A Canton man was part of an effort to this week to educate and compile pieces for quilts that will go to veterans.
Carl Courtney of Canton is a coordinator in Quilts of Honor, a California-based charitable group that delivers quilts to American service veterans.
The group held an event this week at the Library of Congress in Washington, D.C., during which they helped members of the public sign quilt blocks that will go into completed quilts.
Thirty-five “demonstrating artists” and six “performing artists” took part in the From Conflict to Creativity exhibit featuring works by veterans, their families and caretakers. Participants demonstrated quilting as part of the event, too.
Quilts of Honor has chapters in 13 states – Ohio, Arizona, California, Illinois, Kansas, Kentucky, Minnesota, Nebraska, Texas, Virginia, Washington and Wisconsin. Ohio’s chapter, called Canton QOH, is based in Canton.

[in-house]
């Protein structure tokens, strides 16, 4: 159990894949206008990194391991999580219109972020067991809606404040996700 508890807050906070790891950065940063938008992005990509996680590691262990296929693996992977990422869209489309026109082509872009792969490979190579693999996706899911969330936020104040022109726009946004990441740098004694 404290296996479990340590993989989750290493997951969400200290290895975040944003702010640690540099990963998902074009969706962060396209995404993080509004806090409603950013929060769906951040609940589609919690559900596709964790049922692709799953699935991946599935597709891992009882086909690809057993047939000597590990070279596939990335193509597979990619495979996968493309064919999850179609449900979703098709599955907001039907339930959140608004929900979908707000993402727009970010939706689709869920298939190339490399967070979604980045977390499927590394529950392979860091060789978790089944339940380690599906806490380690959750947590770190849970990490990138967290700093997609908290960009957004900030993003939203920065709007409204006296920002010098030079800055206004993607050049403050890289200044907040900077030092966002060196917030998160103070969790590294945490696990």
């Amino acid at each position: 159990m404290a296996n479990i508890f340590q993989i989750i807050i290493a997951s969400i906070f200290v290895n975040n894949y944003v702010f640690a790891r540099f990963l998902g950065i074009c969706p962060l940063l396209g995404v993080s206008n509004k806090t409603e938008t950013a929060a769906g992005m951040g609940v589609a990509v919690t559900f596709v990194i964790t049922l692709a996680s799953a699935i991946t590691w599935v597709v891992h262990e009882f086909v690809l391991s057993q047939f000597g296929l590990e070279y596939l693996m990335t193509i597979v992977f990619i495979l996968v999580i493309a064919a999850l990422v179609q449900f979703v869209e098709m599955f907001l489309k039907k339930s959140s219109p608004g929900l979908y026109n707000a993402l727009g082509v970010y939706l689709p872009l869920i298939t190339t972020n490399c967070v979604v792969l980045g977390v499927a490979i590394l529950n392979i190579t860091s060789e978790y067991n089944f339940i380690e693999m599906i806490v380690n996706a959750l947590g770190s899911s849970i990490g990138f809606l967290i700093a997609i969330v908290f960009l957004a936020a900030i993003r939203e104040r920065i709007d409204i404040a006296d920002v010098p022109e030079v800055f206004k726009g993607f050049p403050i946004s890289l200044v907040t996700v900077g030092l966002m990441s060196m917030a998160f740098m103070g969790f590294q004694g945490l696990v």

Quilts of Honor is a non-profit organization “dedicating to providing healing, loving quilts to those who have served in harm’s way protecting our freedoms.”
“We hope you will join us in honoring members of our active military and veterans by showing them how much we appreciate their sacrifice and service with our ‘quilted hugs of gratitude,’” Quilts of Honor says on its website, quiltsofhonor.org. “Our hope is that these quilts will provide comfort, love and healing to those who have given so much.”
Quilts can be requested on the group’s website. Those nominating a recipient will specify the reason the person qualifies for a quilt – Purple Heart recipient; those suffering from post-traumatic stress; those who suffered a traumatic brain injury; those dealing with effects of Agent Orange; or those who have served multiple tours of active duty.
This article originally appeared on The Alliance Review: Canton man part of Quilts of Honor effort to boost veterans